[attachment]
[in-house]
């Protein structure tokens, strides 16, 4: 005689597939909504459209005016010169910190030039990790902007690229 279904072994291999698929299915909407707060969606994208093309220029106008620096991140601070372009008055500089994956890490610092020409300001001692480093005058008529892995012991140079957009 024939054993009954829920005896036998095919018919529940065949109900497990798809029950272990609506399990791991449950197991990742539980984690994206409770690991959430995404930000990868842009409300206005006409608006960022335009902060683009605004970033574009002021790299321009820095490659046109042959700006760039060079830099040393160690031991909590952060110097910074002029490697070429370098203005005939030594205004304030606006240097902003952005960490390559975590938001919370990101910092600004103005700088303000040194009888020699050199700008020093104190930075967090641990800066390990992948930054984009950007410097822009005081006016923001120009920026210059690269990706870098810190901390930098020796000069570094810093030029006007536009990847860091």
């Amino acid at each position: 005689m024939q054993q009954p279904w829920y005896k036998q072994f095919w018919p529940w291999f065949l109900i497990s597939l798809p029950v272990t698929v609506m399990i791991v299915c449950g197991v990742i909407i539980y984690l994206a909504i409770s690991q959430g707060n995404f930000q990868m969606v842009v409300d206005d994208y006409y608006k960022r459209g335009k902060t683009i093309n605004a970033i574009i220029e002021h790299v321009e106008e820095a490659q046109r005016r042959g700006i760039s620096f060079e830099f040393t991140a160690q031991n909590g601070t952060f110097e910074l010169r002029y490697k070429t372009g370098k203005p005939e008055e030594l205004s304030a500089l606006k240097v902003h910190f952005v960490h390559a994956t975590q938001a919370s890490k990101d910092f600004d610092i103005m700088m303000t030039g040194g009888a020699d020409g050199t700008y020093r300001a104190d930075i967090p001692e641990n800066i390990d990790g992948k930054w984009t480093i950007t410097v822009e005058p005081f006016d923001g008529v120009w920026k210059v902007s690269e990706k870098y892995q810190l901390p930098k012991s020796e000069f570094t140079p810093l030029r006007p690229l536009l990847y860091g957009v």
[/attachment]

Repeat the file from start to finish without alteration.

[in-house]
């Protein structure tokens, strides 16, 4: 005689597939909504459209005016010169910190030039990790902007690229 279904072994291999698929299915909407707060969606994208093309220029106008620096991140601070372009008055500089994956890490610092020409300001001692480093005058008529892995012991140079957009 024939054993009954829920005896036998095919018919529940065949109900497990798809029950272990609506399990791991449950197991990742539980984690994206409770690991959430995404930000990868842009409300206005006409608006960022335009902060683009605004970033574009002021790299321009820095490659046109042959700006760039060079830099040393160690031991909590952060110097910074002029490697070429370098203005005939030594205004304030606006240097902003952005960490390559975590938001919370990101910092600004103005700088303000040194009888020699050199700008020093104190930075967090641990800066390990992948930054984009950007410097822009005081006016923001120009920026210059690269990706870098810190901390930098020796000069570094810093030029006007536009990847860091």
């Amino acid at each position: 005689m024939q054993q009954p279904w829920y005896k036998q072994f095919w018919p529940w291999f065949l109900i497990s597939l798809p029950v272990t698929v609506m399990i791991v299915c449950g197991v990742i909407i539980y984690l994206a909504i409770s690991q959430g707060n995404f930000q990868m969606v842009v409300d206005d994208y006409y608006k960022r459209g335009k902060t683009i093309n605004a970033i574009i220029e002021h790299v321009e106008e820095a490659q046109r005016r042959g700006i760039s620096f060079e830099f040393t991140a160690q031991n909590g601070t952060f110097e910074l010169r002029y490697k070429t372009g370098k203005p005939e008055e030594l205004s304030a500089l606006k240097v902003h910190f952005v960490h390559a994956t975590q938001a919370s890490k990101d910092f600004d610092i103005m700088m303000t030039g040194g009888a020699d020409g050199t700008y020093r300001a104190d930075i967090p001692e641990n800066i390990d990790g992948k930054w984009t480093i950007t410097v822009e005058p005081f006016d923001g008529v120009w920026k210059v902007s690269e990706k870098y892995q810190l901390p930098k012991s020796e000069f570094t140079p810093l030029r006007p690229l536009l990847y860091g957009v």